1. says

    They keep tweeting this on Twitter to me/others —>

    Stephen Fry making a perfectly good observation about offence, but in a particular context. It’s a totally different category to extend to personal insults or, even worse, slurs that attack the person. Beliefs cannot be hurt and if you happen to hold a belief strongly and are hurt by someone ridiculing that belief it really is a totally different thing to being personally attacked or being dehumanised. Not really in atheists best interests to try and say that applied to everything since those arguing on the religious offence side try and equate the different categories as being the same. We should be more nuanced than that.

  2. Al Dente says

    Harriet Hall’s t-shirt was a deliberate slam at a certain person who said she did not feel safe and welcome at TAM and gave specific reasons for that feeling. Jesus and Mo is satirizing religion, generally Christianity and Islam. Somehow I doubt Vance understands the difference between insult and satire.

  3. says

    That Stephen Fry line…I remember when he said it. It’s a great line, in the right context. It does not mean everyone should be as mean as possible. It does not mean no one ever gets to be offended by anything no matter what. It means announcing you’re offended is not a conversation-stopper when you have no legitimate claim to be offended.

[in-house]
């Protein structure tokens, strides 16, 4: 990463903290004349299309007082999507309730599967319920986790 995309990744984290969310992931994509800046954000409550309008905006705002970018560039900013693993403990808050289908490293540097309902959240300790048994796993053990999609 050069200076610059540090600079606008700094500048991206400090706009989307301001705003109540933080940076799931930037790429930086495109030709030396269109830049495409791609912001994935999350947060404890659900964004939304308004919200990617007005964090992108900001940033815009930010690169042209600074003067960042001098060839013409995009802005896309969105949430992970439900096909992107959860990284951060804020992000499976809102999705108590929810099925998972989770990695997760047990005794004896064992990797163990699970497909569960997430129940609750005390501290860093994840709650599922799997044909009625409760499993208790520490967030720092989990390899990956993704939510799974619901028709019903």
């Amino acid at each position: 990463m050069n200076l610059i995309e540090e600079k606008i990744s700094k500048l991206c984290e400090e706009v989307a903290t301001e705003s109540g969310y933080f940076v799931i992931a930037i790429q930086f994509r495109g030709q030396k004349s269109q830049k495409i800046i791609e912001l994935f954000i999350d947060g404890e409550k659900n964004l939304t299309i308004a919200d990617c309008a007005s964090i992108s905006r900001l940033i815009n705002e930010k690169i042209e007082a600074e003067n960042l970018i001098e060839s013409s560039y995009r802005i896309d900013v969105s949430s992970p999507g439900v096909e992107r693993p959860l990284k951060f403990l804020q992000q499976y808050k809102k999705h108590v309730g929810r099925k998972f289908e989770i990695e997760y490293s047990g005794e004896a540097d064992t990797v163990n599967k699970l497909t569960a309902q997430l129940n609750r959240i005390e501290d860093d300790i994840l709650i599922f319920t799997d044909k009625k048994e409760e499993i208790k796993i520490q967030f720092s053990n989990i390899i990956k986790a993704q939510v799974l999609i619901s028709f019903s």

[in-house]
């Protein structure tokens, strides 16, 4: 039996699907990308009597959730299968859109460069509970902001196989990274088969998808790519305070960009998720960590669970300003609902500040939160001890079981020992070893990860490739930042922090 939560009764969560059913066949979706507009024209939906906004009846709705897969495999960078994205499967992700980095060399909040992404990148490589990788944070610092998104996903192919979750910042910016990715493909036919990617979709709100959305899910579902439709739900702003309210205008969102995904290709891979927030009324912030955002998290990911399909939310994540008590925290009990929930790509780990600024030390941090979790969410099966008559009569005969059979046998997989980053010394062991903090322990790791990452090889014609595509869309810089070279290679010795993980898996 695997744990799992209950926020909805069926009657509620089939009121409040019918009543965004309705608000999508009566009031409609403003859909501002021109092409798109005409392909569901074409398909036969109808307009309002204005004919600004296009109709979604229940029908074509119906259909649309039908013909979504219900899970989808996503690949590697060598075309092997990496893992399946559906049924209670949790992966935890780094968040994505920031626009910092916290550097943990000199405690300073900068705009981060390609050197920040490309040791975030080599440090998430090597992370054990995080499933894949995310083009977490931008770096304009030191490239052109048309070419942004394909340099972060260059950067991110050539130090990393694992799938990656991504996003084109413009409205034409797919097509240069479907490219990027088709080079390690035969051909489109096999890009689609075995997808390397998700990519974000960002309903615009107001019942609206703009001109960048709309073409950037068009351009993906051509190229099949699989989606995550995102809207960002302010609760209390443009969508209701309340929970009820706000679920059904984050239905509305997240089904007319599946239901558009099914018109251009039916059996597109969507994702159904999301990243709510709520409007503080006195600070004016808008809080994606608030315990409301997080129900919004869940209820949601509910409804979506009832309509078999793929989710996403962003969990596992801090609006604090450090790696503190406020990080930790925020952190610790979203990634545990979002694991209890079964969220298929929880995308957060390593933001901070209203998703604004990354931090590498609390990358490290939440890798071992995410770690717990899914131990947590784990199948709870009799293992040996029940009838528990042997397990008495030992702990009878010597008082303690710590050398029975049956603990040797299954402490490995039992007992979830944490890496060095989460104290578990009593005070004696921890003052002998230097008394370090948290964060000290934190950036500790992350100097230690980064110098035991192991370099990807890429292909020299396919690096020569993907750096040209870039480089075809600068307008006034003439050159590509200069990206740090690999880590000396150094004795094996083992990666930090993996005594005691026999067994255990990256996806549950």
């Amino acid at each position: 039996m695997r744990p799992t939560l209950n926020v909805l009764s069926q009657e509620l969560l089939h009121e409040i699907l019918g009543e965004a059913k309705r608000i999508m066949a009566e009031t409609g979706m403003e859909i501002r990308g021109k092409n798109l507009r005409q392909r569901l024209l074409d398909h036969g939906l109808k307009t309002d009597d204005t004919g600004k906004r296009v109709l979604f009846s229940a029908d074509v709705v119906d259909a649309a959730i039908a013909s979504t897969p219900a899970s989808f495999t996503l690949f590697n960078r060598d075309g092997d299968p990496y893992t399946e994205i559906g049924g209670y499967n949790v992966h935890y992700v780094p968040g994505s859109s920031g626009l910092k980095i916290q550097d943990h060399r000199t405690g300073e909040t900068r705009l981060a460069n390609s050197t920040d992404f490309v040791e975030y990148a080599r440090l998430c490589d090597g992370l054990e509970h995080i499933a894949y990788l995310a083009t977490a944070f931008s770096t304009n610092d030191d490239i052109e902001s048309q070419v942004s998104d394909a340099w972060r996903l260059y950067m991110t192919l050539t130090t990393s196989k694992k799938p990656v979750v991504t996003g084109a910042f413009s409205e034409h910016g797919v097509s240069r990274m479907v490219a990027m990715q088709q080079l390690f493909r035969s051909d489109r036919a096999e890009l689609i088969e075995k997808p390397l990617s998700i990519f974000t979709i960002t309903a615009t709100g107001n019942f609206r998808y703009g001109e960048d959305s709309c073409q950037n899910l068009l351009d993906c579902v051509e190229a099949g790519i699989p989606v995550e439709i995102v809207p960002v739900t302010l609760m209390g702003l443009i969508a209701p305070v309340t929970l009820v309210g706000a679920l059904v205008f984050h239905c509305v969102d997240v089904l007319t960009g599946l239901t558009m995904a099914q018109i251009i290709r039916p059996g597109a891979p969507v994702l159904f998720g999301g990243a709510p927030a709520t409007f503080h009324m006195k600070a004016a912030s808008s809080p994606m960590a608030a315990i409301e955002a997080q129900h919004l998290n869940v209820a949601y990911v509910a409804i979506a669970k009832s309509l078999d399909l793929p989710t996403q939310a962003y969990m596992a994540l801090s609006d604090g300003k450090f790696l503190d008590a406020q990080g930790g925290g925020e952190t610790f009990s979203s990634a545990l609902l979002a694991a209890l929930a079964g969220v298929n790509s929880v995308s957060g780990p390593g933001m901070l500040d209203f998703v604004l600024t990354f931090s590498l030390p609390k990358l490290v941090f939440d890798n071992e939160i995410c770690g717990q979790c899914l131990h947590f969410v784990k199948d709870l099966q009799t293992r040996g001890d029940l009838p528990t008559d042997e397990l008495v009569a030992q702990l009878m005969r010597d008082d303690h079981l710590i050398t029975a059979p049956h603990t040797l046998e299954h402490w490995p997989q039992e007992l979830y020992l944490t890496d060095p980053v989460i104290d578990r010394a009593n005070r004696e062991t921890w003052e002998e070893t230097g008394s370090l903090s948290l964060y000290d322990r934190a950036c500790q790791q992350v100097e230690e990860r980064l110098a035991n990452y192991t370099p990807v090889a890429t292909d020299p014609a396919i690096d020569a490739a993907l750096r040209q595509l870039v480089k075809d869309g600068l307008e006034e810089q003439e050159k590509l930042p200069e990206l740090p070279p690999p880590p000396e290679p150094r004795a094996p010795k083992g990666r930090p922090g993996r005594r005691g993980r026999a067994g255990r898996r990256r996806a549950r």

Some imbecile on Twitter yesterday who is of the “sexist epithets are fine how dare you ask if I would call someone a nigger how dare you accuse me of being a racist” school of thought informed me “racism, sexism & rape deeply frownedon & mightI add illegal. Cunt is just a swear word” & “at worst it is offensive. And you don’t have a right not to be offended”

    Yeah I do. Not a legal right, generally, but a moral right, and often a workplace right and the like. In many contexts and situation I damn well do have a right not to be called a cunt.

  4. says

    “White Pride” and “It’s OK to Not Be Gay” t-shirts aren’t attacking anyone either. Doesn’t mean they don’t contribute to a hostile environment.

  5. says